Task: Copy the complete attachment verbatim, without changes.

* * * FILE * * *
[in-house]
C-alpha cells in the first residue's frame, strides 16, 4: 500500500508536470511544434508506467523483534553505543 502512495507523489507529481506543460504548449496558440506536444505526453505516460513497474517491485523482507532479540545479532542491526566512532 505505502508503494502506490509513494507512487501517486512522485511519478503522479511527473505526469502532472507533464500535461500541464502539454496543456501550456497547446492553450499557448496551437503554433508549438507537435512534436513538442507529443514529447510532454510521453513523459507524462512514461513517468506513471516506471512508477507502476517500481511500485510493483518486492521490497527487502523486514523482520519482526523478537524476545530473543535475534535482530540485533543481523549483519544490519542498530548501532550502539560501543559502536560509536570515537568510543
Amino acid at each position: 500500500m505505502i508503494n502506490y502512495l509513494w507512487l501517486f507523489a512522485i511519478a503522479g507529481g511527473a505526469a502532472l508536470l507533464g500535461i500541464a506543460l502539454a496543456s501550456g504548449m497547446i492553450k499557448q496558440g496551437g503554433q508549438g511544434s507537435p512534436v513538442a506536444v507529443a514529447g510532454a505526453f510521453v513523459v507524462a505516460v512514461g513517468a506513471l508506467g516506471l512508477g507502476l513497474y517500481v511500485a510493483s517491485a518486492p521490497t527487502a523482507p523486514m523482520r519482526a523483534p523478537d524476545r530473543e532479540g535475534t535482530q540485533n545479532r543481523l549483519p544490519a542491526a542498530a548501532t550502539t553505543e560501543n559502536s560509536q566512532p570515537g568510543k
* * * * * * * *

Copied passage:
[in-house]
C-alpha cells in the first residue's frame, strides 16, 4: 500500500508536470511544434508506467523483534553505543 502512495507523489507529481506543460504548449496558440506536444505526453505516460513497474517491485523482507532479540545479532542491526566512532 505505502508503494502506490509513494507512487501517486512522485511519478503522479511527473505526469502532472507533464500535461500541464502539454496543456501550456497547446492553450499557448496551437503554433508549438507537435512534436513538442507529443514529447510532454510521453513523459507524462512514461513517468506513471516506471512508477507502476517500481511500485510493483518486492521490497527487502523486514523482520519482526523478537524476545530473543535475534535482530540485533543481523549483519544490519542498530548501532550502539560501543559502536560509536570515537568510543
Amino acid at each position: 500500500m505505502i508503494n502506490y502512495l509513494w507512487l501517486f507523489a512522485i511519478a503522479g507529481g511527473a505526469a502532472l508536470l507533464g500535461i500541464a506543460l502539454a496543456s501550456g504548449m497547446i492553450k499557448q496558440g496551437g503554433q508549438g511544434s507537435p512534436v513538442a506536444v507529443a514529447g510532454a505526453f510521453v513523459v507524462a505516460v512514461g513517468a506513471l508506467g516506471l512508477g507502476l513497474y517500481v511500485a510493483s517491485a518486492p521490497t527487502a523482507p523486514m523482520r519482526a523483534p523478537d524476545r530473543e532479540g535475534t535482530q540485533n545479532r543481523l549483519p544490519a542491526a542498530a548501532t550502539t553505543e560501543n559502536s560509536q566512532p570515537g568510543k